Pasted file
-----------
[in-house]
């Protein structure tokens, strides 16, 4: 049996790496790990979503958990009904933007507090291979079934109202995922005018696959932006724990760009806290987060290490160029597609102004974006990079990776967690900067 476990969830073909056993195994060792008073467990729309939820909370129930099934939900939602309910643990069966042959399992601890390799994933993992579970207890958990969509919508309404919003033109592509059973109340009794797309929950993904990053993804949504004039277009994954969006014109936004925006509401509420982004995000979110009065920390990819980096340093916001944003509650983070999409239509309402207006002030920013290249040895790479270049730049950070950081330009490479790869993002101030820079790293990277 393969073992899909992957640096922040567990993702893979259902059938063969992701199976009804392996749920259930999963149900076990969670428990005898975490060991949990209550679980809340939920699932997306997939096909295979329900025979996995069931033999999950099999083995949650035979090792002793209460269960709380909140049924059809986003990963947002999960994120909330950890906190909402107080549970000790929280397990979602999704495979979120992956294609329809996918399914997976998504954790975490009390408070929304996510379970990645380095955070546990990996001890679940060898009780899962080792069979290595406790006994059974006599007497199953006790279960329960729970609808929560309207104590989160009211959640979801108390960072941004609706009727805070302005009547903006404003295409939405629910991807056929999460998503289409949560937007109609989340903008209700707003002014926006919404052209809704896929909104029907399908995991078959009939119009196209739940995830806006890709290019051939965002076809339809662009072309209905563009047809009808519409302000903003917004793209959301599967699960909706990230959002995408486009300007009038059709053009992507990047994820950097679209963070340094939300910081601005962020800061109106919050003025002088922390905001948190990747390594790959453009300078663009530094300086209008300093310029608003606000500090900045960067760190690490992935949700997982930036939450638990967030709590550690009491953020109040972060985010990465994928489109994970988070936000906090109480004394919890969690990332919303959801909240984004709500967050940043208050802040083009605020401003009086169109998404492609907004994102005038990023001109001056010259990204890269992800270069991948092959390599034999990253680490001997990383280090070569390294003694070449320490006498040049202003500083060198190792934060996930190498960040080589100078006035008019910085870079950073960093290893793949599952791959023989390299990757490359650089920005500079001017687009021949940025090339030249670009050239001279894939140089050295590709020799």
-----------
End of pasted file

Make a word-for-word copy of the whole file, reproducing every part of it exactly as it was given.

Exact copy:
[in-house]
């Protein structure tokens, strides 16, 4: 049996790496790990979503958990009904933007507090291979079934109202995922005018696959932006724990760009806290987060290490160029597609102004974006990079990776967690900067 476990969830073909056993195994060792008073467990729309939820909370129930099934939900939602309910643990069966042959399992601890390799994933993992579970207890958990969509919508309404919003033109592509059973109340009794797309929950993904990053993804949504004039277009994954969006014109936004925006509401509420982004995000979110009065920390990819980096340093916001944003509650983070999409239509309402207006002030920013290249040895790479270049730049950070950081330009490479790869993002101030820079790293990277 393969073992899909992957640096922040567990993702893979259902059938063969992701199976009804392996749920259930999963149900076990969670428990005898975490060991949990209550679980809340939920699932997306997939096909295979329900025979996995069931033999999950099999083995949650035979090792002793209460269960709380909140049924059809986003990963947002999960994120909330950890906190909402107080549970000790929280397990979602999704495979979120992956294609329809996918399914997976998504954790975490009390408070929304996510379970990645380095955070546990990996001890679940060898009780899962080792069979290595406790006994059974006599007497199953006790279960329960729970609808929560309207104590989160009211959640979801108390960072941004609706009727805070302005009547903006404003295409939405629910991807056929999460998503289409949560937007109609989340903008209700707003002014926006919404052209809704896929909104029907399908995991078959009939119009196209739940995830806006890709290019051939965002076809339809662009072309209905563009047809009808519409302000903003917004793209959301599967699960909706990230959002995408486009300007009038059709053009992507990047994820950097679209963070340094939300910081601005962020800061109106919050003025002088922390905001948190990747390594790959453009300078663009530094300086209008300093310029608003606000500090900045960067760190690490992935949700997982930036939450638990967030709590550690009491953020109040972060985010990465994928489109994970988070936000906090109480004394919890969690990332919303959801909240984004709500967050940043208050802040083009605020401003009086169109998404492609907004994102005038990023001109001056010259990204890269992800270069991948092959390599034999990253680490001997990383280090070569390294003694070449320490006498040049202003500083060198190792934060996930190498960040080589100078006035008019910085870079950073960093290893793949599952791959023989390299990757490359650089920005500079001017687009021949940025090339030249670009050239001279894939140089050295590709020799």